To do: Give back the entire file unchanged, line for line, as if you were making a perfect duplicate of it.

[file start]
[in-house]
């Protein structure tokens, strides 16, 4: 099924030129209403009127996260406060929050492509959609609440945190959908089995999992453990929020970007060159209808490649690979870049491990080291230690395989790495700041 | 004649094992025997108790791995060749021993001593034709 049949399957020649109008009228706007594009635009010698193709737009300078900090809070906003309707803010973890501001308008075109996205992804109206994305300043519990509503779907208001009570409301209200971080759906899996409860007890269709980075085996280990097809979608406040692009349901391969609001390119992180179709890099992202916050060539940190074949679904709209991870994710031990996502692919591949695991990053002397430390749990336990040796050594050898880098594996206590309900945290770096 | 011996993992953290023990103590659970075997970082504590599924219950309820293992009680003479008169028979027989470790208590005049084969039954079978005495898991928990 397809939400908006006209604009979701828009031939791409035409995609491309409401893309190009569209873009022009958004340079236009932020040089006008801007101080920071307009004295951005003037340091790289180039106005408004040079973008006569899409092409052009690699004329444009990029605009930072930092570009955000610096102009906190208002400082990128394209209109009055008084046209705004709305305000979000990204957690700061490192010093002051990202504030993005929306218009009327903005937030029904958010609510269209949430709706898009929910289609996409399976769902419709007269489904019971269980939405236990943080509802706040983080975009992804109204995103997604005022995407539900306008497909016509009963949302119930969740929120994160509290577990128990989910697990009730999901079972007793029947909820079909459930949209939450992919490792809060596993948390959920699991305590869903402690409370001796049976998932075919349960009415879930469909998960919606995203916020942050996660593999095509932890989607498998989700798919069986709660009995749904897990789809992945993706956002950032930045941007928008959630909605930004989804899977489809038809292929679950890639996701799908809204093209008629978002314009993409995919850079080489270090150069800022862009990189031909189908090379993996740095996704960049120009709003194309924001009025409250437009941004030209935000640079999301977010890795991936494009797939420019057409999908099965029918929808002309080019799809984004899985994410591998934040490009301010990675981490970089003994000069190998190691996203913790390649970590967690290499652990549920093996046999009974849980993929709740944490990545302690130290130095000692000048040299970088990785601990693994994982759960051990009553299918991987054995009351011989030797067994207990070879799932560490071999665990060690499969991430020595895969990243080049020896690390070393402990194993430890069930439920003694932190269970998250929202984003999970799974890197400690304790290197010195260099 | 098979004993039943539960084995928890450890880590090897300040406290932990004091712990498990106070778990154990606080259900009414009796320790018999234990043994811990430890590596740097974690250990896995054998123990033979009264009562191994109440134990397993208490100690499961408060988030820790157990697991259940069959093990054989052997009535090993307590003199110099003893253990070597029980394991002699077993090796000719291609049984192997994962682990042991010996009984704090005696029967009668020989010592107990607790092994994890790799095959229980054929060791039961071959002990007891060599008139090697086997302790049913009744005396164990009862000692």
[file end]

[in-house]
């Protein structure tokens, strides 16, 4: 099924030129209403009127996260406060929050492509959609609440945190959908089995999992453990929020970007060159209808490649690979870049491990080291230690395989790495700041 | 004649094992025997108790791995060749021993001593034709 049949399957020649109008009228706007594009635009010698193709737009300078900090809070906003309707803010973890501001308008075109996205992804109206994305300043519990509503779907208001009570409301209200971080759906899996409860007890269709980075085996280990097809979608406040692009349901391969609001390119992180179709890099992202916050060539940190074949679904709209991870994710031990996502692919591949695991990053002397430390749990336990040796050594050898880098594996206590309900945290770096 | 011996993992953290023990103590659970075997970082504590599924219950309820293992009680003479008169028979027989470790208590005049084969039954079978005495898991928990 397809939400908006006209604009979701828009031939791409035409995609491309409401893309190009569209873009022009958004340079236009932020040089006008801007101080920071307009004295951005003037340091790289180039106005408004040079973008006569899409092409052009690699004329444009990029605009930072930092570009955000610096102009906190208002400082990128394209209109009055008084046209705004709305305000979000990204957690700061490192010093002051990202504030993005929306218009009327903005937030029904958010609510269209949430709706898009929910289609996409399976769902419709007269489904019971269980939405236990943080509802706040983080975009992804109204995103997604005022995407539900306008497909016509009963949302119930969740929120994160509290577990128990989910697990009730999901079972007793029947909820079909459930949209939450992919490792809060596993948390959920699991305590869903402690409370001796049976998932075919349960009415879930469909998960919606995203916020942050996660593999095509932890989607498998989700798919069986709660009995749904897990789809992945993706956002950032930045941007928008959630909605930004989804899977489809038809292929679950890639996701799908809204093209008629978002314009993409995919850079080489270090150069800022862009990189031909189908090379993996740095996704960049120009709003194309924001009025409250437009941004030209935000640079999301977010890795991936494009797939420019057409999908099965029918929808002309080019799809984004899985994410591998934040490009301010990675981490970089003994000069190998190691996203913790390649970590967690290499652990549920093996046999009974849980993929709740944490990545302690130290130095000692000048040299970088990785601990693994994982759960051990009553299918991987054995009351011989030797067994207990070879799932560490071999665990060690499969991430020595895969990243080049020896690390070393402990194993430890069930439920003694932190269970998250929202984003999970799974890197400690304790290197010195260099 | 098979004993039943539960084995928890450890880590090897300040406290932990004091712990498990106070778990154990606080259900009414009796320790018999234990043994811990430890590596740097974690250990896995054998123990033979009264009562191994109440134990397993208490100690499961408060988030820790157990697991259940069959093990054989052997009535090993307590003199110099003893253990070597029980394991002699077993090796000719291609049984192997994962682990042991010996009984704090005696029967009668020989010592107990607790092994994890790799095959229980054929060791039961071959002990007891060599008139090697086997302790049913009744005396164990009862000692």